Celebrating Garifuna Settlement Day in Belize

November 19th is Garifuna Settlement Day – the only Belize National Holiday dedicated to celebrating the history and legacy of a specific cultural group: the Garinagu (“Garinagu” is the correct way to refer to Garifuna people while the culture and language are "Garifuna"). Though the Garinagu comprise a relatively small portion of Belize’s population (percentage wise) their presence in a Belize is a source of national pride and the Garifuna history is honoured every year on “Settlement Day”. The Garinagu began arriving in Belize in the early 1800's, with the largest single group coming to Dangriga in 1832 on November 19th. Settlement Day is greatly celebrated in all Garifuna villages and towns throughout Belize with re-enactments of the arrival, parades, and all night parties with live drumming and Garifuna singing.

The Garinagu, originally come from the island of St.Vincent, where Nigerian slaves took refuge among the Carib Indians after the shipwreck of two Spanish slave carriers in 1635. These cultures intermixed and by the middle of the 18th century the Garinagu, known then as Black Caribs, had become the dominant culture of St.Vincent. Meanwhile, increasing numbers of British settlers arrived on the island establishing slave dependent plantations and tensions with the Garinagu escalated, culminating in a battle after which the British shipped 2000 Black Caribs off St.Vincent to the island of Roatan in the Bay Islands of Honduras. From here the Garifuna scattered along the Caribbean coast of Belize, Guatemala, Honduras and Nicaragua, establishing new communities where their canoes came ashore.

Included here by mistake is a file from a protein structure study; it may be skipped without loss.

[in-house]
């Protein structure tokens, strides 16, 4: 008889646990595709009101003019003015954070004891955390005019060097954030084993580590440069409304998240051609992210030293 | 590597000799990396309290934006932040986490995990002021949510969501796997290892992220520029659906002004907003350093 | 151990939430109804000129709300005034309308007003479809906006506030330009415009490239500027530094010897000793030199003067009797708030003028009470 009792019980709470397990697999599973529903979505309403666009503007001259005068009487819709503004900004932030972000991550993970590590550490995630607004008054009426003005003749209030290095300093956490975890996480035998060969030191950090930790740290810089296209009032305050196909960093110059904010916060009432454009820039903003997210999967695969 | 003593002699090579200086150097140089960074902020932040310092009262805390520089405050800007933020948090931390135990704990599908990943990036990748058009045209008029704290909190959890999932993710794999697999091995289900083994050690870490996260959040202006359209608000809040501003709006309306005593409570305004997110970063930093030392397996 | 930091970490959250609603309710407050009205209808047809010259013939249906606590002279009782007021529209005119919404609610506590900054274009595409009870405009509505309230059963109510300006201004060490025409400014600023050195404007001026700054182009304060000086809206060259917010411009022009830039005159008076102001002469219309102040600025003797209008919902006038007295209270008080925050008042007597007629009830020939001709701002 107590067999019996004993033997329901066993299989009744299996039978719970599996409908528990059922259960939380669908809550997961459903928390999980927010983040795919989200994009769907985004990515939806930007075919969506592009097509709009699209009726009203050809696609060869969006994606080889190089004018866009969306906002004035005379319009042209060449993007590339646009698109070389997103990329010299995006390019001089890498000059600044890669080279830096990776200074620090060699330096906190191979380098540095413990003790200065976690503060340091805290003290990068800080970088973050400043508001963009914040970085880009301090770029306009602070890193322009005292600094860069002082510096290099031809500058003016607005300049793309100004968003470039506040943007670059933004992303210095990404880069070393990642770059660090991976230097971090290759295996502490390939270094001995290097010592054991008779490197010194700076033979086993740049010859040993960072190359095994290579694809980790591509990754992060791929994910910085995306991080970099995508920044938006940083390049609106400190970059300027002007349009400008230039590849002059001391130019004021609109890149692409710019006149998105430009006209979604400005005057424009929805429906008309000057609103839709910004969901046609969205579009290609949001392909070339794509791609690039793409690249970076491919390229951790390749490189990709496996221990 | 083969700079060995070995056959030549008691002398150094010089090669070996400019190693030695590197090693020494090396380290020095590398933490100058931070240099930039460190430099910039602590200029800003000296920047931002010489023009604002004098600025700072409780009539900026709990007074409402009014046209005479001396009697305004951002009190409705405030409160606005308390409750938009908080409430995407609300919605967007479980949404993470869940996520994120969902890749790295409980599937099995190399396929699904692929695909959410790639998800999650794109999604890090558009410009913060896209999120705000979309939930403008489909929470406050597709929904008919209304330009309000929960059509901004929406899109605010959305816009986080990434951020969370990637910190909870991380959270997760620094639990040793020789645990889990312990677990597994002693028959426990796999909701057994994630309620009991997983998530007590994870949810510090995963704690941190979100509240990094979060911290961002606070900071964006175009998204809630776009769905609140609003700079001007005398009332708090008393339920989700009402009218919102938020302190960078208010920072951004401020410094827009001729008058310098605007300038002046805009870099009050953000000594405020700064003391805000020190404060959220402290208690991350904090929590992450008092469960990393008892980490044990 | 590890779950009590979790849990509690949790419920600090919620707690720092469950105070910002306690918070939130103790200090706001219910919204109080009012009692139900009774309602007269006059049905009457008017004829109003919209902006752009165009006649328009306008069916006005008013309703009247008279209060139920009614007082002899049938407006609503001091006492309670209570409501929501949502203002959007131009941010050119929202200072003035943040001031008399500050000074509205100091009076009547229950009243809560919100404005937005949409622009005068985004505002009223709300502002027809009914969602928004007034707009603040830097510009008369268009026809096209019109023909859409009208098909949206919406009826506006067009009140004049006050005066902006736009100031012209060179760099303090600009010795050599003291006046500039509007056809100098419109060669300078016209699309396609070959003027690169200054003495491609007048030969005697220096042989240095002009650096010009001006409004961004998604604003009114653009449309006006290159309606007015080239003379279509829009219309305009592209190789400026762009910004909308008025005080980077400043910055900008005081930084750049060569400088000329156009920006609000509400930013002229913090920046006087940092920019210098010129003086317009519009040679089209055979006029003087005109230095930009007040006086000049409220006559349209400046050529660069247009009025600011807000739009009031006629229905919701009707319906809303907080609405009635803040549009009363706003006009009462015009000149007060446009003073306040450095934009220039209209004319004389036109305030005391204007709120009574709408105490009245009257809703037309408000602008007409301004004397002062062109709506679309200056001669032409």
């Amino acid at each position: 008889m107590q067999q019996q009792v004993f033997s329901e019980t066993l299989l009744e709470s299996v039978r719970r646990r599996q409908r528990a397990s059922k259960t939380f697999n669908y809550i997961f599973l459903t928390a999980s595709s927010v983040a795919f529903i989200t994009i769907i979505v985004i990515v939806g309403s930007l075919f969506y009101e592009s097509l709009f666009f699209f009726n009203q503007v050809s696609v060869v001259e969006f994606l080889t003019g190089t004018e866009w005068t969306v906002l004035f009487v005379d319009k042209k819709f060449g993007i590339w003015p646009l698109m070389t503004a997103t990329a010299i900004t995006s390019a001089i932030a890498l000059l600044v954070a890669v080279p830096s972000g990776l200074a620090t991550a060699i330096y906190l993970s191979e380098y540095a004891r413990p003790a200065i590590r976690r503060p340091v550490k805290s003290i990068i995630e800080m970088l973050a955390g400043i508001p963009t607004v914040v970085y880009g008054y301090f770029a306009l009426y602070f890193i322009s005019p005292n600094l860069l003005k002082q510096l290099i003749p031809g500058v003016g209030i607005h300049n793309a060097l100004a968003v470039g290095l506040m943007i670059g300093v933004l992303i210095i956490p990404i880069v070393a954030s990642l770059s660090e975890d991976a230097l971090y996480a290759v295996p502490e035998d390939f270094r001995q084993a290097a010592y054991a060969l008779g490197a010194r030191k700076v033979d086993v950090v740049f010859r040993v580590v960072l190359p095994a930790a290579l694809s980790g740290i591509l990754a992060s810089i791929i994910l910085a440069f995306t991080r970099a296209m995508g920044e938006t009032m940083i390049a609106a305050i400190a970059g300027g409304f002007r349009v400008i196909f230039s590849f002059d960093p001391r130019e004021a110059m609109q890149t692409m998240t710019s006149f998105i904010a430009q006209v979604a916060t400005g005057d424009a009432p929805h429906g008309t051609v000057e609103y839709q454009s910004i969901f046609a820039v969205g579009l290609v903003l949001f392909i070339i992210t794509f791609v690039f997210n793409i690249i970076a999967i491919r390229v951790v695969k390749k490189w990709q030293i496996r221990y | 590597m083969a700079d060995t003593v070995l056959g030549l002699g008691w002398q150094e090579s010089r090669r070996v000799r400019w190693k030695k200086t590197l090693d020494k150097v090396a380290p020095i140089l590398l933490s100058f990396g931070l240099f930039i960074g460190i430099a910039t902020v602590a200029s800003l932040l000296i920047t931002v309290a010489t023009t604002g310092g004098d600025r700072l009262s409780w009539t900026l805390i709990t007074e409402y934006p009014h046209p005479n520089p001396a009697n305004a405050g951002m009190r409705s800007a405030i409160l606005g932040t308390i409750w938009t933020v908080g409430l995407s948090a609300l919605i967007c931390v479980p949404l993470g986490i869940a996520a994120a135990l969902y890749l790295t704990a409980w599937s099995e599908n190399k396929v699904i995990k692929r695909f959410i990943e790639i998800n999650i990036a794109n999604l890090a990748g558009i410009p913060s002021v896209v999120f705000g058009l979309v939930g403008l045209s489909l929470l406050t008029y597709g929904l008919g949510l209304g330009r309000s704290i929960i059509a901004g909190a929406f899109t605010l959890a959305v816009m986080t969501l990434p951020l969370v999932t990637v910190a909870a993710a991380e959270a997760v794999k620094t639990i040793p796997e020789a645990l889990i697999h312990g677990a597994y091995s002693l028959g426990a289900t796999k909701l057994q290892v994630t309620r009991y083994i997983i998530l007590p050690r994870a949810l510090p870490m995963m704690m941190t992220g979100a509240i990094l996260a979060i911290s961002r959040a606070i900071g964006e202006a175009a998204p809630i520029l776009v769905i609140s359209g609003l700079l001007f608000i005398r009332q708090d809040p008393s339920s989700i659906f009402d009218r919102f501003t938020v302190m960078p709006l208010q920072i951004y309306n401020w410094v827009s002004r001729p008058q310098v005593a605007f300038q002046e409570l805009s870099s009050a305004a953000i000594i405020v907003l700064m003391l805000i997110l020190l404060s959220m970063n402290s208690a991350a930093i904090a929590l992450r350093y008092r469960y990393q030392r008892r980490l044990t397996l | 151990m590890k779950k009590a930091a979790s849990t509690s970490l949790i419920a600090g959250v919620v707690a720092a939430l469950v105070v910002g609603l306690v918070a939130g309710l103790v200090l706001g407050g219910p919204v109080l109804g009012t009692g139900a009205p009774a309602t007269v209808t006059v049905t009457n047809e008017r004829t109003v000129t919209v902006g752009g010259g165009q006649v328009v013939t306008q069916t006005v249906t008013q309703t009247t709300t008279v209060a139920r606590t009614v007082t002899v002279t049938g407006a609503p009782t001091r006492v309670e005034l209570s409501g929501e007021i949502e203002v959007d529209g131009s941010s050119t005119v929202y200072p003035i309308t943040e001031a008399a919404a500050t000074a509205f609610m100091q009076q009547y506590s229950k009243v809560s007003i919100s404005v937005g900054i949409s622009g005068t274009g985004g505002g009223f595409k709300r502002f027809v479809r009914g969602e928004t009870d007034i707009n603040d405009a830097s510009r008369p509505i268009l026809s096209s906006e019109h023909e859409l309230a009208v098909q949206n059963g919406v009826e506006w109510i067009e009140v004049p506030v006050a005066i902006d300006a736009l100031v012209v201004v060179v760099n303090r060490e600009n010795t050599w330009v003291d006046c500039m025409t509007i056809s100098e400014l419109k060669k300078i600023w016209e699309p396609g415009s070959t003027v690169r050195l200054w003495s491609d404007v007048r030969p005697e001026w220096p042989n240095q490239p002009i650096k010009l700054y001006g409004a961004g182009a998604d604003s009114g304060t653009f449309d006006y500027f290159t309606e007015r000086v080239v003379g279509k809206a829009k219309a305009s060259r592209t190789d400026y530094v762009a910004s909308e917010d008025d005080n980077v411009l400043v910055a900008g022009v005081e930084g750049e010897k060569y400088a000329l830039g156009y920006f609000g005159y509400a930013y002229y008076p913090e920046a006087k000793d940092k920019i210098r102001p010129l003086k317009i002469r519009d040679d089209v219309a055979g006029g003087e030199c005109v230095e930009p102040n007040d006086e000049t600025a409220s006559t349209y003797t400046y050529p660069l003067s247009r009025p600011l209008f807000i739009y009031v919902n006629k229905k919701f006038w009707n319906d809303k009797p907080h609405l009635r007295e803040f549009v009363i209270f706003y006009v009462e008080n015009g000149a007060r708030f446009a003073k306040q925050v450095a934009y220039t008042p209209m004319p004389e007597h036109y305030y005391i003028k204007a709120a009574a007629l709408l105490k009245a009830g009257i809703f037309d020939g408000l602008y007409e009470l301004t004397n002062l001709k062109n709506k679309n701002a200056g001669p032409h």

I was fortunate to experience Settlement Day in Dangriga in 2003, before David and I had moved here full time. We were traveling in Belize at the time and made it a point to be in Dangriga so that we could see what this unique cultural holiday was all about. It was truly unforgettable: the streets filled with drumming groups, chanters, dancers, and revellers from the afternoon of the 18th and the celebrations intensified as the night wore on. We made our way from group to group, trying not to intrude on this special cultural event, but we were drawn into the heart of the celebrations by the locals, who encouraged us to celebrate with them and even taught us some dance moves. Dawn found us much more exhausted than the local revellers after partying all night, but I will never forget the sight of the canoes re-enacting the first landing: they appeared gradually out of grey sheets of pouring rain as they approached the shore and made their way up the muddy Stann Creek River. Hundreds of people cheered and greeted the boats, welcoming the people home.

Happy Garifuna Settlement Day Belize!